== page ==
- Thomas Berry: A Biography by Mary Evelyn Tucker, John Grim, Andrew Angyal
In this new biography of Thomas Berry, the authors provide a rich, comprehensive narrative of one of the great thinkers of the twentieth century. From his humble beginnings in North Carolina, Berry became a Passionist priest and embarked on a long intellectual and spiritual journey, becoming what he would eventually call a “geologian,” dedicated to the Great Work of a renewed and healthy planet. The authors offer a deeply empathetic view of Berry who grew up in a family [End Page 78] of thirteen children, lived in Japan, and immersed himself in Asian languages, cultures and religions, developing a deep appreciation for the richness and wisdom of the East. After several university stints at St. John’s University and Seton Hall University, Berry established himself at Fordham University at a pivotal time in church and world history. Vatican II had opened the windows of the church to world religions and Berry combined his knowledge of Asian religions with his study of languages, Christianity, and culture and developed a successful graduate program in the History of Religions at Fordham. He also established the Riverdale Center for Religious Research, which became an important center for dialogue on world religions and the healing of the earth. He was an intuitive thinker who lived in the center of epochal change and developed his ideas from a deeply reflective mind.
The structure of this biography is such that the reader grows with Berry in the awakening of consciousness to a wider role of world religions in the story of the universe. Berry himself became “fascinated with how religions are cosmological systems that orient humans to their place in the universe and on the Earth” (99). “In the immediate future,” he wrote, “our religious concerns will, I believe, be more cosmological. They will be more sensitive to the universe as the primary religious mode of being and to ourselves being religious through our participation in the religion of the universe” (99). One notes here the profound influence of Teilhard de Chardin and Berry was influential in forming the American Teilhard Association, becoming its first president. His ground-breaking 1978 essay “The New Story” established him as a leading thinker for an earth in crisis. His encounter with the cosmologist Brian Swimme led to a rich collaboration that inspired him to rethink his ideas on religion and cosmos, shifting the emphasis from “story” to the “Great Work.” He spoke of a new era of ecological consciousness, the “Ecozoic Era,” and called attention to the sacred meaning of the earth and its participation in the journey of the universe. [End Page 79]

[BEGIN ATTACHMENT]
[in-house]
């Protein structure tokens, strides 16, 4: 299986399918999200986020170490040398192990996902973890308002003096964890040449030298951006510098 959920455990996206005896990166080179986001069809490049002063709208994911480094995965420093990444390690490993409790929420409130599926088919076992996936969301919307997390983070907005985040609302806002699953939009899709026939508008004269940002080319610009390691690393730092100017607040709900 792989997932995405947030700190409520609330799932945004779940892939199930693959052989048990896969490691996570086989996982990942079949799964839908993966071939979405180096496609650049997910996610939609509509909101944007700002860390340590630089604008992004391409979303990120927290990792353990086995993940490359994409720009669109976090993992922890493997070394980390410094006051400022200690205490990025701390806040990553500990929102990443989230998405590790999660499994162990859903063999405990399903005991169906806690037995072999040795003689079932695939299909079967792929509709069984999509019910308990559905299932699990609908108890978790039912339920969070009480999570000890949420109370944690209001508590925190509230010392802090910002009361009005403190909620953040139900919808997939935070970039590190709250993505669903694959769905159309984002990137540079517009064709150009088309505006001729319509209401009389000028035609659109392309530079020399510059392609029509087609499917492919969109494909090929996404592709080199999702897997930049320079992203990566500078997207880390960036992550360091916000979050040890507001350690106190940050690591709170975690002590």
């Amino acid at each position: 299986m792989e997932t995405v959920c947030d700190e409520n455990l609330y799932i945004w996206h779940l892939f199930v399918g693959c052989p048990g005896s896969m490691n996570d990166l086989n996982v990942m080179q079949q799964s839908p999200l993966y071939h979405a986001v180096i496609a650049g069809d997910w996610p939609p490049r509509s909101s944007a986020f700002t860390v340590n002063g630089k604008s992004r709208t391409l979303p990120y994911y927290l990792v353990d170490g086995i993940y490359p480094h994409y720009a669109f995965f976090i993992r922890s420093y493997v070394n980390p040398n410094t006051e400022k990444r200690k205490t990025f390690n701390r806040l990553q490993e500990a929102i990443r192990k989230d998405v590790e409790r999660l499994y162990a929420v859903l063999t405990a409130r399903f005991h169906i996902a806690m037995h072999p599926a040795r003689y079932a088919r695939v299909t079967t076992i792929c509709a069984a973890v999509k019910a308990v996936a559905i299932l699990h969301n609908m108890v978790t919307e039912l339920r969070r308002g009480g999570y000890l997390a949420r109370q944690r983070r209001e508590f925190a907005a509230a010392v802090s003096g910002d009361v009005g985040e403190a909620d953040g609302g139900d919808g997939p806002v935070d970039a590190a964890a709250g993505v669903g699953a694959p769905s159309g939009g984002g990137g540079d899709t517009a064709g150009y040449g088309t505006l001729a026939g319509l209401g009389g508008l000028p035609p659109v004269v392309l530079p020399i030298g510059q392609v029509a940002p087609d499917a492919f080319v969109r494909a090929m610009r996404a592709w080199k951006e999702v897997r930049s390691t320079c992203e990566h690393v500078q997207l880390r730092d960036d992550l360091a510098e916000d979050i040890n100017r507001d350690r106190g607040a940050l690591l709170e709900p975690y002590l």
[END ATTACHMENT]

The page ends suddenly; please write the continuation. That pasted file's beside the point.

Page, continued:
His writings have inspired many dissertations and forums dedicated to the renewal of the earth, such as the Passionist Holy Cross Centre in Canada, Genesis Farm, Green Mountain Monastery, and other centers around the world. His work also influenced Pope Francis’s encyclical Laudato Si, which “seeks to integrate an understanding of Earth’s interconnected life systems with sustainable social, political, and economic systems that enhance the Earth community” (147). The authors, Mary Evelyn Tucker and John Grim, have dedicated their careers to continuing and deepening the legacy of Thomas Berry. Their great love for the man and his work shines through this book and they themselves have established the Thomas Berry Foundation and the Religion and Ecology Forum to continue the Great Work.
Berry eventually retired to his native Greensboro, North Carolina and spent his final years in a hermitage where he continued to think and write. His influence on his siblings is noteworthy, especially the close association he shared with his sister Margaret. He was a kind and gentle person right up to his death in 2009, bridging the boundaries that divide through dialogue, friendship, and peace.
This is an important book at a time when climate change remains politically divisive and global warming continues unabated. Graduate and undergraduate students alike, as well as persons interested in the welfare of the planet, will benefit...